Norrell and Conner claim to have used subversive techniques (aided by John Duncan and Marc Pally) to literally steal all the paintings from Bob & Bob’s studio that were scheduled for a show at LACE in July, installed them at LAICA in June and sold them all during a performance  at $25 each. The performance component of the event was Bob & Bob “crucified” live to an oversize canvas and hung on the gallery wall, wearing masks of their own faces. But they weren’t Bob & Bob (who are, in truth, fake personae of artists Paul Velick & Francis Shishim); they were actually Norrell & Conner.

I found out about Chang’s project completely by accident. My friend Jerri Allyn was also conducting a residency at 18th Street at the same time as Chang, so she knew what was up. She e-mailed Chang that she would love to attend an upcoming Saturday project event. She suggested Chang invite me and Durland to take part in the project, and she copied the e-mail to me. I happened to be in L.A. at the time, babysitting my grandchildren in Topanga Canyon. I went immediately to Chang’s page on the 18th Street website and read about “second life.” I was at first appalled that he hadn’t told us anything about it, then deeply amused at the concept. I e-mailed Chang and told him I could come to the event. He called me and we got acquainted, then started plotting how I could conspire with him to convince Saturday’s audience that I was outraged and would be suing him ASAP.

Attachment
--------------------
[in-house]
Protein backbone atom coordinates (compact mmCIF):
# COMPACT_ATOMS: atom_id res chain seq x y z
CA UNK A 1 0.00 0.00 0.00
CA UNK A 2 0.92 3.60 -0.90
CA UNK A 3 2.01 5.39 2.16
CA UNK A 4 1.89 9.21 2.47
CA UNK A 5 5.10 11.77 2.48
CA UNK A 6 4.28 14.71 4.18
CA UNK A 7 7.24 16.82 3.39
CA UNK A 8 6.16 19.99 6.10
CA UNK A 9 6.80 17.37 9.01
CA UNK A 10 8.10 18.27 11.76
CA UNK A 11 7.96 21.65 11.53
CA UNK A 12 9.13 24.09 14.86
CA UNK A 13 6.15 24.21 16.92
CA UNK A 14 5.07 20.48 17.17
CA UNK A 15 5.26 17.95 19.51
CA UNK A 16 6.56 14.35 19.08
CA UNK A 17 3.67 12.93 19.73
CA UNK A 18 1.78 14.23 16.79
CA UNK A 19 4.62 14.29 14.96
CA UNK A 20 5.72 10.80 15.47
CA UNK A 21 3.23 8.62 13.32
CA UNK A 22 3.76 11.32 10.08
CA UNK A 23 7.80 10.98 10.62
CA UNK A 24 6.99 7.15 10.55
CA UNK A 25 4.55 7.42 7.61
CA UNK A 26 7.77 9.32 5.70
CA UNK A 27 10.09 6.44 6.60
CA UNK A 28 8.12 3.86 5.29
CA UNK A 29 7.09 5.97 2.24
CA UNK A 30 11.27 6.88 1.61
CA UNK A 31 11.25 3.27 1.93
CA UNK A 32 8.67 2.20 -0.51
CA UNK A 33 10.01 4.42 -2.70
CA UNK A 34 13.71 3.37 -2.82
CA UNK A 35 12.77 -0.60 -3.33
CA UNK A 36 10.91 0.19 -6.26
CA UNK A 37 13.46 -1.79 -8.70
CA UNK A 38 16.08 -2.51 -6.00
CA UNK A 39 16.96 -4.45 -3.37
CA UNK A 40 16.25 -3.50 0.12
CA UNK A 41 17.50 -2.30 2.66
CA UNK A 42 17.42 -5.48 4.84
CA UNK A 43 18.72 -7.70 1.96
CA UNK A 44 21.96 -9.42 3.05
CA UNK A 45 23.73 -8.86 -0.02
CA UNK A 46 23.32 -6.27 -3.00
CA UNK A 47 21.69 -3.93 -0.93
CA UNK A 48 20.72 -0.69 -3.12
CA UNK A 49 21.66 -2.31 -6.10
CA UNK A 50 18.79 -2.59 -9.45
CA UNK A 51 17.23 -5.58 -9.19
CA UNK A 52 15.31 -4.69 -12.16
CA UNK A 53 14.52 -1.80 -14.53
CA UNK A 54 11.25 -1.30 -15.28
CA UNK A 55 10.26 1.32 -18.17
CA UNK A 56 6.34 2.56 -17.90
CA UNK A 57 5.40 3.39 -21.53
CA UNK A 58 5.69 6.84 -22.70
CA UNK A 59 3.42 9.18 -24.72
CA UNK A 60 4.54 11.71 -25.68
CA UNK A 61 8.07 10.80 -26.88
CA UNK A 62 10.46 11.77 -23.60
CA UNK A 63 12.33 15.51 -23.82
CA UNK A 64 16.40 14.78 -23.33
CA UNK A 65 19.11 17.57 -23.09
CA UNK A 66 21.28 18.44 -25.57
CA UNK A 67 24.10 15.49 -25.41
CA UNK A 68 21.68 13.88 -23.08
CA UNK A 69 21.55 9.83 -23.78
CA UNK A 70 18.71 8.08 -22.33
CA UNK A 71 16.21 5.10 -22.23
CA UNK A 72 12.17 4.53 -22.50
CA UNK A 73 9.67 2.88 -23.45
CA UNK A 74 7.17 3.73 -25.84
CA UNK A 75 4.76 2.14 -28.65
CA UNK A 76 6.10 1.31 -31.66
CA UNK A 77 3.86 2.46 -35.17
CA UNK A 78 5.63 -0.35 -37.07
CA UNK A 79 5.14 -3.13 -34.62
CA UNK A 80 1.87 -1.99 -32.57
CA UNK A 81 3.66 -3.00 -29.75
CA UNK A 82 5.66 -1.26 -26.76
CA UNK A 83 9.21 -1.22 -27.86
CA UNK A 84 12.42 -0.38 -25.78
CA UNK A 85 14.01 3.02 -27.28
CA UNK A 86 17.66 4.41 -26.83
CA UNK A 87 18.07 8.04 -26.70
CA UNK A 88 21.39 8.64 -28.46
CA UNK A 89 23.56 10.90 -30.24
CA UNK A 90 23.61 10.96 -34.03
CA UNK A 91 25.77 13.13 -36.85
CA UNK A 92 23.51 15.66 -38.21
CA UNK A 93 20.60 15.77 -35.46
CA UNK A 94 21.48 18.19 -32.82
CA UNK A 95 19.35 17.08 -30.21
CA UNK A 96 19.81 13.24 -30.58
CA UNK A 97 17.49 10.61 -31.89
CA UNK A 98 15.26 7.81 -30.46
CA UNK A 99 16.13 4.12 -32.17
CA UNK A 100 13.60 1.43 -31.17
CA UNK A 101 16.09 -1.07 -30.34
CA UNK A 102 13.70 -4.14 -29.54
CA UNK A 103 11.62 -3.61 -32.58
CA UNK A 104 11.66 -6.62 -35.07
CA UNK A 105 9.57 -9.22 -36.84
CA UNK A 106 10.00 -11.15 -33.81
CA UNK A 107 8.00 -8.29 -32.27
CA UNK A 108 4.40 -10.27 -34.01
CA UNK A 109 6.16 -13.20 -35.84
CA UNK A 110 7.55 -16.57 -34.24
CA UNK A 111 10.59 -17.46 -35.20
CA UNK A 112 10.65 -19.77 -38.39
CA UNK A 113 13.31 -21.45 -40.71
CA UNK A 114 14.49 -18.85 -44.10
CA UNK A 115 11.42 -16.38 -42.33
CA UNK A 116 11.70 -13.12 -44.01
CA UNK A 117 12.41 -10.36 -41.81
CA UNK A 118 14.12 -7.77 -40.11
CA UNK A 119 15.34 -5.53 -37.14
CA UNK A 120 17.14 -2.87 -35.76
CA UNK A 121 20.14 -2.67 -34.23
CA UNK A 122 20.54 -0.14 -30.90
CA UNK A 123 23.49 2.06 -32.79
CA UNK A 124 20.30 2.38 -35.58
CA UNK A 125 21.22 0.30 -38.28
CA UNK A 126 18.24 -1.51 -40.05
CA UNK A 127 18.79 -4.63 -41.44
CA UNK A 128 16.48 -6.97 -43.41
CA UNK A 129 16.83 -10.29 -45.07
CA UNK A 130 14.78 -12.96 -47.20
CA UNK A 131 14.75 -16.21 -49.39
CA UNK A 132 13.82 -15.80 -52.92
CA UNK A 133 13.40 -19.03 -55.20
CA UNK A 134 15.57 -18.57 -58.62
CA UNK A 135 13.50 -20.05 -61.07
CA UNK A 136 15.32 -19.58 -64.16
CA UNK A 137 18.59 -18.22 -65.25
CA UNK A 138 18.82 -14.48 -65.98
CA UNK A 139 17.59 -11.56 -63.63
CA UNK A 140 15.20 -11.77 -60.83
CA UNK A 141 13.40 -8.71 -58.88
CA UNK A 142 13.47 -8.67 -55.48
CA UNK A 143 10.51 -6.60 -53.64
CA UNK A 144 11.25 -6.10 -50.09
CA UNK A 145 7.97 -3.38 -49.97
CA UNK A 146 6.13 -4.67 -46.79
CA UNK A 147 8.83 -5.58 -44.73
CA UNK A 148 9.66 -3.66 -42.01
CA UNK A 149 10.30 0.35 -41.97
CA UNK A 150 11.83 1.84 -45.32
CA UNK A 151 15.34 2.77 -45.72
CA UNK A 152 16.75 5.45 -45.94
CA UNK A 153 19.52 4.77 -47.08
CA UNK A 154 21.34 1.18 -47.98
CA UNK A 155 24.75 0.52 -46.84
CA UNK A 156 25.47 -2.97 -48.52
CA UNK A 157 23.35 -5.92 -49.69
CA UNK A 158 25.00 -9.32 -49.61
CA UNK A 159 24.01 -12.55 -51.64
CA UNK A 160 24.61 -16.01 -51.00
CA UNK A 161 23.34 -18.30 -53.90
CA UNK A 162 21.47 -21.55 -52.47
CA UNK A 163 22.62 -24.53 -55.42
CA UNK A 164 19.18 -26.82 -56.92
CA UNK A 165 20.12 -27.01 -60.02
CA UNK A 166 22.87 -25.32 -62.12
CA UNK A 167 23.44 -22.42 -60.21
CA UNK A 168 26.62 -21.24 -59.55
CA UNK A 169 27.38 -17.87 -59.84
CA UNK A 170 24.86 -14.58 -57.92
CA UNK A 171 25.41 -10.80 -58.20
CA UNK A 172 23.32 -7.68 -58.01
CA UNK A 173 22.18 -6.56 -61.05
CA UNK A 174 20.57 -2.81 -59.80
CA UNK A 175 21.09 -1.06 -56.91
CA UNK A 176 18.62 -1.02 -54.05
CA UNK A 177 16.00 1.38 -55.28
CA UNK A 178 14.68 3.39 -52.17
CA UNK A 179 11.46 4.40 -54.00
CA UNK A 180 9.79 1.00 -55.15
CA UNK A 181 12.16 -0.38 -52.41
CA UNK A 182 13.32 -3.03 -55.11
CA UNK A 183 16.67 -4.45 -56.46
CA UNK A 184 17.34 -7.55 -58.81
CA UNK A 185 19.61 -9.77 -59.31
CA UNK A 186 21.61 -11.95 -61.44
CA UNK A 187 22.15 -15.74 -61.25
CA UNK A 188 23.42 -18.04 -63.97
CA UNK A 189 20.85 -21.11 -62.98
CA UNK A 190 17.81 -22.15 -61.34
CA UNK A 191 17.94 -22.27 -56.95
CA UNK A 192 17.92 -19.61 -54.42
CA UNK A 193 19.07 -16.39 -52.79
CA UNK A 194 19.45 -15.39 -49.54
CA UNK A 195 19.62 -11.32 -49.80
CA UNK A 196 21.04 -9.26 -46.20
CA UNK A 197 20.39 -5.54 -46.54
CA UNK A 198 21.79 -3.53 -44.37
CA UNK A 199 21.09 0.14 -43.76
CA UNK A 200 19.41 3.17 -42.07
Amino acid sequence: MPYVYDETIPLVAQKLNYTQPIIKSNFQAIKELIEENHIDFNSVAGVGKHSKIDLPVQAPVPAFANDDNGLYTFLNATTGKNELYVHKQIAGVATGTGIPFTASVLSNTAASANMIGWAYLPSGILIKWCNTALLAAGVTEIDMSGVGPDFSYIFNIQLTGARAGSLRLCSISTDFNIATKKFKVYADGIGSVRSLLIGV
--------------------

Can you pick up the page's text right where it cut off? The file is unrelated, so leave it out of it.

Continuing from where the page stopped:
When I got to the project gallery early on Saturday, I spent time with the installation and the magazine, which had me rolling on the floor. When it came time for the event, so few people showed up that we abandoned the fake outrage and simply discussed the project for a podcast. I was delighted to tell Chang and the others that there actually were several instances of people faking performances to get them documented in High Performance!